Alabama 3 – Power In The Blood

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Album Review by Mark Bayross

Following on from Alabama 3’s excellent 2000 album LA PESTE, a record which spawned three singles that should have burned up the charts if there was any justice in this world, POWER IN THE BLOOD sees the South London group return on similarly fine form.

Once again fusing country twang and gospel euphoria to deep, thumping techno, Rob Spragg (AKA Larry Love), Jake Black (AKA The Very Reverend Dr D Wayne Love) and co. have crawled out of whatever booze-soaked Brixton squat they supposedly call home in order to serenade / harangue us with typical evangelical zeal.

More techno-fied than LA PESTE, Alabama 3 nonetheless make this crossover lark look a piece of piss: from the bass-heavy title track onwards, the album blends into a seamless haze of beats and electro textures, while the gospel backing of tracks like R.E.H.A.B. gives the music a KMFDM meets Primal Scream sense of melodic anarchy.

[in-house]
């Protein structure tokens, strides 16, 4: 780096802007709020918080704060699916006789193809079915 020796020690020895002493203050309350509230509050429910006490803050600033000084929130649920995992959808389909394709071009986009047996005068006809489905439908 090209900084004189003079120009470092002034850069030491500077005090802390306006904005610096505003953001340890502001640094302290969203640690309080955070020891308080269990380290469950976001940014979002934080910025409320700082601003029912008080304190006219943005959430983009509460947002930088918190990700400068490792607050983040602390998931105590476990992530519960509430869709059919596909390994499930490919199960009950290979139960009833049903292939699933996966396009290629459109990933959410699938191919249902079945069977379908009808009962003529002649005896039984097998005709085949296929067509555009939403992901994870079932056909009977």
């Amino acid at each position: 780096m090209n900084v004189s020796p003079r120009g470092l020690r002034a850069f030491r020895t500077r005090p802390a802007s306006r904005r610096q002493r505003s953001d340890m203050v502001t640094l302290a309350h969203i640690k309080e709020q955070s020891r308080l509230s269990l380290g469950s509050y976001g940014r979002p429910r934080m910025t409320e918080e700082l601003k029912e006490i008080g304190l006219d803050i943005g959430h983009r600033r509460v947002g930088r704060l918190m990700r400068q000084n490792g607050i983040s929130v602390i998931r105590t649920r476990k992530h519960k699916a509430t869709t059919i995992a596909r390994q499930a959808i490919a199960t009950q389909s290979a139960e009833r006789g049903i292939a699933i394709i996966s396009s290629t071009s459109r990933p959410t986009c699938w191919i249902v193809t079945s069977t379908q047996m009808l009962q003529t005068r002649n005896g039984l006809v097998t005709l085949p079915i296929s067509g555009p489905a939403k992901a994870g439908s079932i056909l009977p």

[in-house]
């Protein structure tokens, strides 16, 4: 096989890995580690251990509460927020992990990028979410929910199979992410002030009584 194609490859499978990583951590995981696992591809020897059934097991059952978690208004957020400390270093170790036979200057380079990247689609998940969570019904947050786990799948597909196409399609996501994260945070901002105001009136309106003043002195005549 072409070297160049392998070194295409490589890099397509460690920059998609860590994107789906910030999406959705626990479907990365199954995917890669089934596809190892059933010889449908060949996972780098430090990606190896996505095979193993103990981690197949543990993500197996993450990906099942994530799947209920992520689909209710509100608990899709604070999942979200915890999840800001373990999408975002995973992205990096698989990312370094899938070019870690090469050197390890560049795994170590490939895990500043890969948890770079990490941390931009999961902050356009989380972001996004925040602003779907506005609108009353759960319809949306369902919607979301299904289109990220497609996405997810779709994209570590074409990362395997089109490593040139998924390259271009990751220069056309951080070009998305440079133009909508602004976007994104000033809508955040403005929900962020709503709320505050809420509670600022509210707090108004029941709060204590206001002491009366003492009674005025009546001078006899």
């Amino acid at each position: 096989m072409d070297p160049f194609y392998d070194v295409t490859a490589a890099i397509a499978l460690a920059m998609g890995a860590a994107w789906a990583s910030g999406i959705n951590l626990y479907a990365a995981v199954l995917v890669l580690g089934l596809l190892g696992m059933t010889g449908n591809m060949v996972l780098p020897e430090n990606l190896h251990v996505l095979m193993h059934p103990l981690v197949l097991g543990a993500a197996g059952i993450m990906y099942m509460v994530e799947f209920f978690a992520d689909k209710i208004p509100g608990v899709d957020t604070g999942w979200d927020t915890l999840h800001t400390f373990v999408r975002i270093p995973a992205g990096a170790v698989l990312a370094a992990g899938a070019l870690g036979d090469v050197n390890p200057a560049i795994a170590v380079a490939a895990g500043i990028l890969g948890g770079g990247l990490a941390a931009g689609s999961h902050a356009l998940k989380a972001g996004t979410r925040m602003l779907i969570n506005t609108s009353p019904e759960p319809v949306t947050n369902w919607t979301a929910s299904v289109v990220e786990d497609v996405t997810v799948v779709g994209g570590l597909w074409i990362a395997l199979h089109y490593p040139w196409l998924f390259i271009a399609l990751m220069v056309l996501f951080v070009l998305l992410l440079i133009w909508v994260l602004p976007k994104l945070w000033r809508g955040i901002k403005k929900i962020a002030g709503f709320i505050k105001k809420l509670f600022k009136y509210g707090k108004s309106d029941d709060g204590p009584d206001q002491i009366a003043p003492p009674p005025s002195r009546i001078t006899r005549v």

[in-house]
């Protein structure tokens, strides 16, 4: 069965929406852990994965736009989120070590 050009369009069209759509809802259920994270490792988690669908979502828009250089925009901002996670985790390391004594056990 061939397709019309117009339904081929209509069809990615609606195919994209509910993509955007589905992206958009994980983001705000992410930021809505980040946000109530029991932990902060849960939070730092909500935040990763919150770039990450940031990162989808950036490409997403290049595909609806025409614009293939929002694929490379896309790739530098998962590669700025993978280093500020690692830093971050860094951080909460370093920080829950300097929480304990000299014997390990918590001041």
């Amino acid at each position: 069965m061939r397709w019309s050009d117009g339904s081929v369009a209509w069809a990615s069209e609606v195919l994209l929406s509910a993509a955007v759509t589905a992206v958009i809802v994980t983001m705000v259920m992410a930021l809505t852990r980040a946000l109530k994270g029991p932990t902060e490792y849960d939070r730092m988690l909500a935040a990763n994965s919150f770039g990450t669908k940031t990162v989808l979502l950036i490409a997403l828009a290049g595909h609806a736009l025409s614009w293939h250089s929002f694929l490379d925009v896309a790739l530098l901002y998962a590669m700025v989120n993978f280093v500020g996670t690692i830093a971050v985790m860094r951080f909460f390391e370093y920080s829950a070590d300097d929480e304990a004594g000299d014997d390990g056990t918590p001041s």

This being Alabama 3, there’s plenty of devil-fearing Deep South imagery (THE MOON HAS LOST THE SUN, YELLOW ROSE), while contemporary evils from the 18-30 commercialisation of dance culture (THE DEVIL WENT DOWN TO IBIZA) to the hypocrisy of America and its stranglehold on Britain (WOODY GUTHRIE) are attacked with righteous fury behind a veneer of club-friendly beats and soulful vocals.

Of course, the trouble with topicality is that it quickly gets out of date, but while deriding all that’s wrong with America will presumably never lose relevance, lines like “Another psychopath in Iowa / loading up another round / while the NRA in Columbine / hunt Marilyn Manson down” (WOODY GUTHRIE) somehow manage to sound out of date and eerily prescient at the same time, especially as some nutjob is currently picking off Washington residents with a sniper rifle.

Add to this contributions from Keith Allen, BJ Cole, Eileen Rose, Rolo McGinty and Irvine Welsh (who name-checked the band in his bestseller Filth), plus a throwaway cover of Springsteen’s BADLANDS, and you have a much-deserved ascent to the big league. Only the Reverend’s lame rapping still jars, and no doubt that’s all part of the program anyway.

POWER IN THE BLOOD proves that there’s still plenty of inspiration in the Alabama 3 collective, and, while there’s nothing here to match the spine-tingling TOO SICK TO PRAY, there’s still plenty to get excited about.

5 stars